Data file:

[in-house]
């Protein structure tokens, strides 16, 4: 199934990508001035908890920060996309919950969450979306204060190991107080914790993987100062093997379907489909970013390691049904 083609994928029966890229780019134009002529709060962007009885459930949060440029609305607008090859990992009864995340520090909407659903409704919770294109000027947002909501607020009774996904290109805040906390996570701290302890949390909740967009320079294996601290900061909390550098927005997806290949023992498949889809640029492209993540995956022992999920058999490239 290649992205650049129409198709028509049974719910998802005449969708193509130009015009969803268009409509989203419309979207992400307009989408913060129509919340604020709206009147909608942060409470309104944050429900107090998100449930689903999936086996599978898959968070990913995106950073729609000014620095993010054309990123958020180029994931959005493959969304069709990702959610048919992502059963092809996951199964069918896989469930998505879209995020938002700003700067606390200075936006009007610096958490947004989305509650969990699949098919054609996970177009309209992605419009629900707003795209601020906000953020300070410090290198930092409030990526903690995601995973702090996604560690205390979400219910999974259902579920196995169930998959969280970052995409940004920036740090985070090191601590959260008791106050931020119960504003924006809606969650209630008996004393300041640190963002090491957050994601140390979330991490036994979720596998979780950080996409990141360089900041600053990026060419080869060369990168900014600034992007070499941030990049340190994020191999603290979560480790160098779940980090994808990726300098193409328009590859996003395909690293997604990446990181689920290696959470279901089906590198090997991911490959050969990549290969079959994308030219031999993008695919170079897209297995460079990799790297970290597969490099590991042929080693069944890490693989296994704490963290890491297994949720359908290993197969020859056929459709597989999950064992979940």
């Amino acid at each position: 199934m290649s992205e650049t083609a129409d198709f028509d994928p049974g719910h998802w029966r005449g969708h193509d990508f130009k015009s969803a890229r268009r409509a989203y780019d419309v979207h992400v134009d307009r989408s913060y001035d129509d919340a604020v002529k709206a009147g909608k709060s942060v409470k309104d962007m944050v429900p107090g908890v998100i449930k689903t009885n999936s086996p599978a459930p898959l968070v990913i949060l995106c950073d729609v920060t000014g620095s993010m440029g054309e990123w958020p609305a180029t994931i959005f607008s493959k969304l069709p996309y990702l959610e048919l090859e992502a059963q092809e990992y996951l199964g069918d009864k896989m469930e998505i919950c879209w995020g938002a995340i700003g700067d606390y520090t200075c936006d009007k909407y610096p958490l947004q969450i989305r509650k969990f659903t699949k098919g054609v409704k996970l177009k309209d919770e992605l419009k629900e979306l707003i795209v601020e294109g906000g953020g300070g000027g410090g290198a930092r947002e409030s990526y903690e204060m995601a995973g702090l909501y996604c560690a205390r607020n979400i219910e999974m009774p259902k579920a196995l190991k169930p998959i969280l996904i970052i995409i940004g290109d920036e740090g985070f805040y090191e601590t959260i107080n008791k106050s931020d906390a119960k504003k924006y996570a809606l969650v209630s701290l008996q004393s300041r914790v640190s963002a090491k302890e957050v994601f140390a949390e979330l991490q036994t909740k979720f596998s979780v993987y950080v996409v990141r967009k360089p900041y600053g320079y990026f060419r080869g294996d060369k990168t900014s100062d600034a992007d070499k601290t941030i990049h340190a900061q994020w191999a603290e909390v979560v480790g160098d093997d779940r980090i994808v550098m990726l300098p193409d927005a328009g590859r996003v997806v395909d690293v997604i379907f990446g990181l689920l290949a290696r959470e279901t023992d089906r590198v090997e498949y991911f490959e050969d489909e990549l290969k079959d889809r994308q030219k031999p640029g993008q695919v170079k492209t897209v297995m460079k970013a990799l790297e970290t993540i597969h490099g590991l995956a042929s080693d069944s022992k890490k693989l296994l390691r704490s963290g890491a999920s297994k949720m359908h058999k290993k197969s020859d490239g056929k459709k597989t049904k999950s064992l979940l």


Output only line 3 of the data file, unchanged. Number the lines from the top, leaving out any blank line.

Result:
């Amino acid at each position: 199934m290649s992205e650049t083609a129409d198709f028509d994928p049974g719910h998802w029966r005449g969708h193509d990508f130009k015009s969803a890229r268009r409509a989203y780019d419309v979207h992400v134009d307009r989408s913060y001035d129509d919340a604020v002529k709206a009147g909608k709060s942060v409470k309104d962007m944050v429900p107090g908890v998100i449930k689903t009885n999936s086996p599978a459930p898959l968070v990913i949060l995106c950073d729609v920060t000014g620095s993010m440029g054309e990123w958020p609305a180029t994931i959005f607008s493959k969304l069709p996309y990702l959610e048919l090859e992502a059963q092809e990992y996951l199964g069918d009864k896989m469930e998505i919950c879209w995020g938002a995340i700003g700067d606390y520090t200075c936006d009007k909407y610096p958490l947004q969450i989305r509650k969990f659903t699949k098919g054609v409704k996970l177009k309209d919770e992605l419009k629900e979306l707003i795209v601020e294109g906000g953020g300070g000027g410090g290198a930092r947002e409030s990526y903690e204060m995601a995973g702090l909501y996604c560690a205390r607020n979400i219910e999974m009774p259902k579920a196995l190991k169930p998959i969280l996904i970052i995409i940004g290109d920036e740090g985070f805040y090191e601590t959260i107080n008791k106050s931020d906390a119960k504003k924006y996570a809606l969650v209630s701290l008996q004393s300041r914790v640190s963002a090491k302890e957050v994601f140390a949390e979330l991490q036994t909740k979720f596998s979780v993987y950080v996409v990141r967009k360089p900041y600053g320079y990026f060419r080869g294996d060369k990168t900014s100062d600034a992007d070499k601290t941030i990049h340190a900061q994020w191999a603290e909390v979560v480790g160098d093997d779940r980090i994808v550098m990726l300098p193409d927005a328009g590859r996003v997806v395909d690293v997604i379907f990446g990181l689920l290949a290696r959470e279901t023992d089906r590198v090997e498949y991911f490959e050969d489909e990549l290969k079959d889809r994308q030219k031999p640029g993008q695919v170079k492209t897209v297995m460079k970013a990799l790297e970290t993540i597969h490099g590991l995956a042929s080693d069944s022992k890490k693989l296994l390691r704490s963290g890491a999920s297994k949720m359908h058999k290993k197969s020859d490239g056929k459709k597989t049904k999950s064992l979940l």